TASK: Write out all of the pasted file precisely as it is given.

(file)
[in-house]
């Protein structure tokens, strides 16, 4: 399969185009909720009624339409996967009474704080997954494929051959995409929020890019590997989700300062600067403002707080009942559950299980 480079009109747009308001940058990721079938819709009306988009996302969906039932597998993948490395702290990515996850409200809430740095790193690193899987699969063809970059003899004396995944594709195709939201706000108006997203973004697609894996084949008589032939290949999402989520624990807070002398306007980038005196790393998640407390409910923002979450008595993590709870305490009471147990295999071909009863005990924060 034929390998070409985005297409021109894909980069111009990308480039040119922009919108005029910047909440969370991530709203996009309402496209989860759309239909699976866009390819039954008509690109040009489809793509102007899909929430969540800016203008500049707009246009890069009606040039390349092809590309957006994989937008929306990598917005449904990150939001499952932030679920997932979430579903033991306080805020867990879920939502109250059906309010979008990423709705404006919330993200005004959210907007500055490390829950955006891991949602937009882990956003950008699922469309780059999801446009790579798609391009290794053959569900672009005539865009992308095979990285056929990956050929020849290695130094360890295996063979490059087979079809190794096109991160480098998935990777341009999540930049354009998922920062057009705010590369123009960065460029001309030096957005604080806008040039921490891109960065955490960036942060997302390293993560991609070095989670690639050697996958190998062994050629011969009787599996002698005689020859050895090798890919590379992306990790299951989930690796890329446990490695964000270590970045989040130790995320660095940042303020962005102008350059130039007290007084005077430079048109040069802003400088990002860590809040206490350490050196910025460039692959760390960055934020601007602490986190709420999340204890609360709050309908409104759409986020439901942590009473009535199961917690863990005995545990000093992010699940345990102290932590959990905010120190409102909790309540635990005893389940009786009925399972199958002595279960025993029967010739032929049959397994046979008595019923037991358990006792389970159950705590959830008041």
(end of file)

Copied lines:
[in-house]
């Protein structure tokens, strides 16, 4: 399969185009909720009624339409996967009474704080997954494929051959995409929020890019590997989700300062600067403002707080009942559950299980 480079009109747009308001940058990721079938819709009306988009996302969906039932597998993948490395702290990515996850409200809430740095790193690193899987699969063809970059003899004396995944594709195709939201706000108006997203973004697609894996084949008589032939290949999402989520624990807070002398306007980038005196790393998640407390409910923002979450008595993590709870305490009471147990295999071909009863005990924060 034929390998070409985005297409021109894909980069111009990308480039040119922009919108005029910047909440969370991530709203996009309402496209989860759309239909699976866009390819039954008509690109040009489809793509102007899909929430969540800016203008500049707009246009890069009606040039390349092809590309957006994989937008929306990598917005449904990150939001499952932030679920997932979430579903033991306080805020867990879920939502109250059906309010979008990423709705404006919330993200005004959210907007500055490390829950955006891991949602937009882990956003950008699922469309780059999801446009790579798609391009290794053959569900672009005539865009992308095979990285056929990956050929020849290695130094360890295996063979490059087979079809190794096109991160480098998935990777341009999540930049354009998922920062057009705010590369123009960065460029001309030096957005604080806008040039921490891109960065955490960036942060997302390293993560991609070095989670690639050697996958190998062994050629011969009787599996002698005689020859050895090798890919590379992306990790299951989930690796890329446990490695964000270590970045989040130790995320660095940042303020962005102008350059130039007290007084005077430079048109040069802003400088990002860590809040206490350490050196910025460039692959760390960055934020601007602490986190709420999340204890609360709050309908409104759409986020439901942590009473009535199961917690863990005995545990000093992010699940345990102290932590959990905010120190409102909790309540635990005893389940009786009925399972199958002595279960025993029967010739032929049959397994046979008595019923037991358990006792389970159950705590959830008041």